DC Charter Sector Ranked #1 in the Nation
|New Report from National Alliance Puts DC At the Top for
Growth, Quality, and Innovation.
Washington, D.C. — A new analysis of the national charter school movement released today places DC as first in the nation for a strong and healthy charter school movement. Studying data from 26 states, the National Alliance for Public Charter Schools looked at 11 different factors to see how well charter schools across the country perform, grow and innovate.
“Our job as a charter authorizer is to make sure we foster more innovative, high-quality schools and hold underperforming schools accountable,” said John H. “Skip” McKoy, Board Chair, DC Public Charter School Board (PCSB). “We are encouraged to see DC’s charter sector and its school leaders recognized for its efforts to raise student performance, provide innovative programs and serve the neediest students.”
DC’s charter sector was singled out as the best in this first-ever report in part because it serves a higher percentage of students who are low-income and from minority groups – and these students academically outperform traditional public school students.
DC charter students, who make up 44 percent of DC’s public school students, also have higher year-to-year academic growth in reading and math compared to traditional public school students. Finally, DC schools were noted as innovative, with 29 percent of DC’s charter schools having one or more enumerated “innovative” programs ranging from an extended day, extended academic year, higher education courses and independent study.
According to the methodology in the study, states received ratings on each of the 11 indicators, and each indicator was given a weight – for example, quality had a greater weight than market share. The report also noted that several other factors contribute to a healthy charter movement, including strong charter laws and a charter authorizer focused on quality – including taking the hard decision to close underperforming schools.
PCSB encourages high-performing schools to expand and lower-performing schools to close by using a Performance Management Framework, giving schools one of three Tier ratings based on student academic performance, academic growth and other factors like graduation rate and the percent of students who re-enroll.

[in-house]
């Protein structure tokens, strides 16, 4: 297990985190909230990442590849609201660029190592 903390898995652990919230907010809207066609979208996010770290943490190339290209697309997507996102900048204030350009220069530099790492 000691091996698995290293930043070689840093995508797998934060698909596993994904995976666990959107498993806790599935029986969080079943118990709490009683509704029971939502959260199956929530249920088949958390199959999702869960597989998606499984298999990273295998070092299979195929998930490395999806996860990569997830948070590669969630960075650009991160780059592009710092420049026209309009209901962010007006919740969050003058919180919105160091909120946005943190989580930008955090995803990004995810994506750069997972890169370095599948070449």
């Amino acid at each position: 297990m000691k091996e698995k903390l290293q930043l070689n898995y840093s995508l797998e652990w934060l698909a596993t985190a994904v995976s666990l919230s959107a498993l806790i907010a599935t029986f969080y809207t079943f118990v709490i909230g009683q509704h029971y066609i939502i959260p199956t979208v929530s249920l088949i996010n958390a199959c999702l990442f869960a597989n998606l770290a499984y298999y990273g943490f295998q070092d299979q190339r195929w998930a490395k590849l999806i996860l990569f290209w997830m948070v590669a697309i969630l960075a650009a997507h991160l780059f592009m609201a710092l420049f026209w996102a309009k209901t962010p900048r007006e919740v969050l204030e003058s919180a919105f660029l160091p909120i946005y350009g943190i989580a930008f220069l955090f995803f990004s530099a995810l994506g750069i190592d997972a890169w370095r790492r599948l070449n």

In the first-ever rankings, Washington, D.C. joins Louisiana in topping the list of the 26 states that were evaluated, while Nevada and Oregon found themselves at the bottom of the rankings.
“This report provides an important framework for us to determine the overall health of the charter school movement in each state,” said National Alliance President and CEO Nina Rees. “We are pleased to expand our work to address the question of how states are growing and strengthening their public charter schools and expect that this report will become a meaningful benchmark for the charter school movement each year.”
“These strong results in DC’s charter schools are thanks to the hard work by teachers and school leaders, supportive elected officials and advocates who work tirelessly to create a charter sector where quality can flourish, giving parents outstanding public school choices,” said Scott Pearson, executive director, DC Public Charter School Board.
“D.C.’s public charter schools have brought hope and opportunity to tens of thousands of our most disadvantaged students and their families,” said Robert Cane, Executive Director of Friends of Choice in Urban Schools (FOCUS). “We’re delighted at this acknowledgement of their success, which is the product of talented and dedicated school leaders and unceasing efforts to keep their road to success clear of obstacles. We look forward to working with the D.C. government to create the conditions for even better health in the future.”
The full report will be released at 11 a.m. today on the National Alliance website.
The report calls upon the District of Columbia to enact policies to increase the impact of such success, including ensuring equitable operational funding and equitable access to capital funding and facilities.
There will be a discussion of the report this afternoon at a joint event with the Thomas B. Fordham Institute in Washington, D.C. The event will feature a live panel with report author Todd Ziebarth; Mike Petrilli, President of the Thomas B. Fordham Institute; Kenneth Campbell, President of the Black Alliance for Educational Options; and Scott Pearson, Executive Director of DC Public Charter School Board. Those not in the D.C. area are welcome to view the panel via live-stream at publiccharters.org/chartermovement and may tweet in comments and questions using the hashtag #CharterMovement.